Dr. Keil’s lab investigated the genetic sequence HOT1 in yeast and found that it plays a role in promoting ribosomal DNA transcription. The Keil Lab also collaborated on a project to investigate the mechanism of volatile anesthetics. It is currently unknown how anesthesia works in humans, and the lab utilized yeast to determine the possible mechanism. “It’s a perfect use of yeast because you can do the genetics, and then you can identify what genes have mutations in them and understand the biology of what’s going on,” stated Dr. Keil. Their results identified that TORC1 pathway genes affect how the yeast responds to the volatile anesthetic isoflurane. “The big question that came back to haunt me with grants is ‘are you really learning anything about anesthesia in humans or dogs or cats or whatever?’ I can’t answer that, but we know what anesthetics do in yeast.”

When probed further about the use of yeast to study human disease, such as cancer, Dr. Keil replied, “You aren’t studying cancer. You’re studying DNA repair or control of replication. You’re learning the basic cellular processes, and then you’re able to build on that by asking, is this important in mammalian cells?”

Recently, Dr. Keil has been working with Dr. James Connor to clone human ferritin into yeast to create an iron supplement that is less stressful on the gastrointestinal (GI) tract and more bioavailable. Iron supplements have been reported to cause gastrointestinal issues like nausea, abdominal pain, and constipation and foods that contain iron have low bioavailablility.10,11 Creating an alternative iron-delivery method could allow for better absorption and minimize GI issues. These supplements would be similar to nutritional yeast, another food product that uses S. cerevisea.12 In the same way nutritional yeast is fortified with B vitamins and other minerals, yeast can be enriched with iron to provide better delivery.

So, the next time you take a bite out of your yeast rolls, don’t forget about all the amazing biomedical advances we’ve made because of a small fungus that can produce alcohol.

TL:DR

Yeast are eukaryotic cells that can be used for beer, bread, wine, and biomedical research.

Yeast have been used to study human diseases, including cancer and Alzheimer’s disease.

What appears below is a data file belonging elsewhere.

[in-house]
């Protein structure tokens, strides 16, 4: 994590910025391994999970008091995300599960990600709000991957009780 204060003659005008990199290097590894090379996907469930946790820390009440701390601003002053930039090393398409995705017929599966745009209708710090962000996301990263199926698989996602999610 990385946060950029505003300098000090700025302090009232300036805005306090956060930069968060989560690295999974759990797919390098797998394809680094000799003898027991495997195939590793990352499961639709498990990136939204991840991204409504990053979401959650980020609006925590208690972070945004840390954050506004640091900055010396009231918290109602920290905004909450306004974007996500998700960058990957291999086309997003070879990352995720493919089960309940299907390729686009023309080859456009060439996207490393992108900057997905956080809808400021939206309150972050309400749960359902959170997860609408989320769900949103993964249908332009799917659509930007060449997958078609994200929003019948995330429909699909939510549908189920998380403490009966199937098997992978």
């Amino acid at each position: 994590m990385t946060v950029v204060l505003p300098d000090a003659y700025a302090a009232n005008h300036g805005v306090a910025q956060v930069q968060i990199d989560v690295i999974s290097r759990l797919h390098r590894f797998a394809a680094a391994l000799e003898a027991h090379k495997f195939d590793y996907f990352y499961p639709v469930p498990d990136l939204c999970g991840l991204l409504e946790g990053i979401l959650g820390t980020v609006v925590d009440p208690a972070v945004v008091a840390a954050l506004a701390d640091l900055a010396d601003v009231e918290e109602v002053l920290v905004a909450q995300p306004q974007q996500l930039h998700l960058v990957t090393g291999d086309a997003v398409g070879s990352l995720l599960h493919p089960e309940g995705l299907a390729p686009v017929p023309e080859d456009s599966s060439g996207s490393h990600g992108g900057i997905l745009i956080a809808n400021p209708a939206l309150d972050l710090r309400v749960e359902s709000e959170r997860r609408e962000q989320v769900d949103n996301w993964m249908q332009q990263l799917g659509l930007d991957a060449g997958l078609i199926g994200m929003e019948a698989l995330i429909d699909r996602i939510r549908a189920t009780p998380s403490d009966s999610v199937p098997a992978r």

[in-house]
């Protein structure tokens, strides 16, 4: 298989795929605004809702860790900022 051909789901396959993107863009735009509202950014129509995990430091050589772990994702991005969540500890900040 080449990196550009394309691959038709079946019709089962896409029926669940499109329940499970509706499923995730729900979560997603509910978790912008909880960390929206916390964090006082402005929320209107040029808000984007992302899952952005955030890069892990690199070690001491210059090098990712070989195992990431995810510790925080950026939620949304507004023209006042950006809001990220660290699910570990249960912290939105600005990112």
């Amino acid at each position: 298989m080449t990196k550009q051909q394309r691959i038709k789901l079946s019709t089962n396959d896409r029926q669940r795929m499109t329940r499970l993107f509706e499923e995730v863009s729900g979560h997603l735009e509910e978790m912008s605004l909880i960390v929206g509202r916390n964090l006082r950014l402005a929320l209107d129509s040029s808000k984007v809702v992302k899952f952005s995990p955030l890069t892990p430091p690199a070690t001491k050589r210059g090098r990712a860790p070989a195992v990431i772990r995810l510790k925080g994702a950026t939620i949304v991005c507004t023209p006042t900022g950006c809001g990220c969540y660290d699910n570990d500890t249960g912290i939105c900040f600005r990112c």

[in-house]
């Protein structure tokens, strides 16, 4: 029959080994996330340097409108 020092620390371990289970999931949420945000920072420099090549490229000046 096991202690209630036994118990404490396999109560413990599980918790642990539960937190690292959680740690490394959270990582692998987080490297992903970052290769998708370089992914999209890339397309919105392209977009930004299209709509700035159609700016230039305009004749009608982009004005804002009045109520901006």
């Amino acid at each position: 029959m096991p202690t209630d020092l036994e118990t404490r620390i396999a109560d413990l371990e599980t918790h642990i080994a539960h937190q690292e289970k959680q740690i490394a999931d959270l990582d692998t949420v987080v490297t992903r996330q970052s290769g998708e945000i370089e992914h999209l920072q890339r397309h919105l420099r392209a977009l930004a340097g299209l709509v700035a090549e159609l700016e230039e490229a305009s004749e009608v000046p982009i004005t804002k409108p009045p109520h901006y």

Many Penn State College of Medicine labs use yeast in their genetics research.


References

1.        Frazer, J. Yeast: Making Food Great for 5,000 Years. But What Exactly Is it? – Scientific American Blog Network. Scientific American (2013).

2.        Why Yeast is Important to Scientific Discovery. FenoLogica Biosciences https://www.fenologica.com/news/whyyeastisimportant (2017).

3.        Deacon, J. Yeasts: Saccharomyces, Cryptococcus, Candida. http://archive.bio.ed.ac.uk/jdeacon/microbes/yeast.htm.

4.        Duina, A. A., Miller, M. E. & Keeney, J. B. Budding Yeast for Budding Geneticists: A Primer on the Saccharomyces cerevisiae Model System. Genetics 197, 33 (2014).

5.        Mager, W. H. & Winderickx, J. Yeast as a model for medical and medicinal research. Trends Pharmacol. Sci. 26, 265–273 (2005).

6.        Why Mouse Matters. National Human Genome Research Institute https://www.genome.gov/10001345/importance-of-mouse-genome.

7.        Cecchetelli, A. & Morgan, L. Five Popular Model Organisms. Addgene https://blog.addgene.org/plasmids-101-five-popular-model-organisms.

8.        euGenes: Homologous Genes. http://eugenes.org/all/hgsummary.html.

9.        Pray, L. Yeast as a Model Organism for Studying Cancer | Learn Science at Scitable. Nat. Educ. 1, 183 (2008).

10.      Tolkien, Z., Stecher, L., Mander, A. P., Pereira, D. I. A. & Powell, J. J. Ferrous Sulfate Supplementation Causes Significant Gastrointestinal Side-Effects in Adults: A Systematic Review and Meta-Analysis. PLoS One 10, (2015).

11.      Nowosad, K. & Sujka, M. The Use of Iron-Enriched Yeast for the Production of Flatbread. Mol. 2021, Vol. 26, Page 5204 26, 5204 (2021).

12.      Why Is Nutritional Yeast Good for You? https://www.healthline.com/nutrition/nutritional-yeast#TOC_TITLE_HDR_3.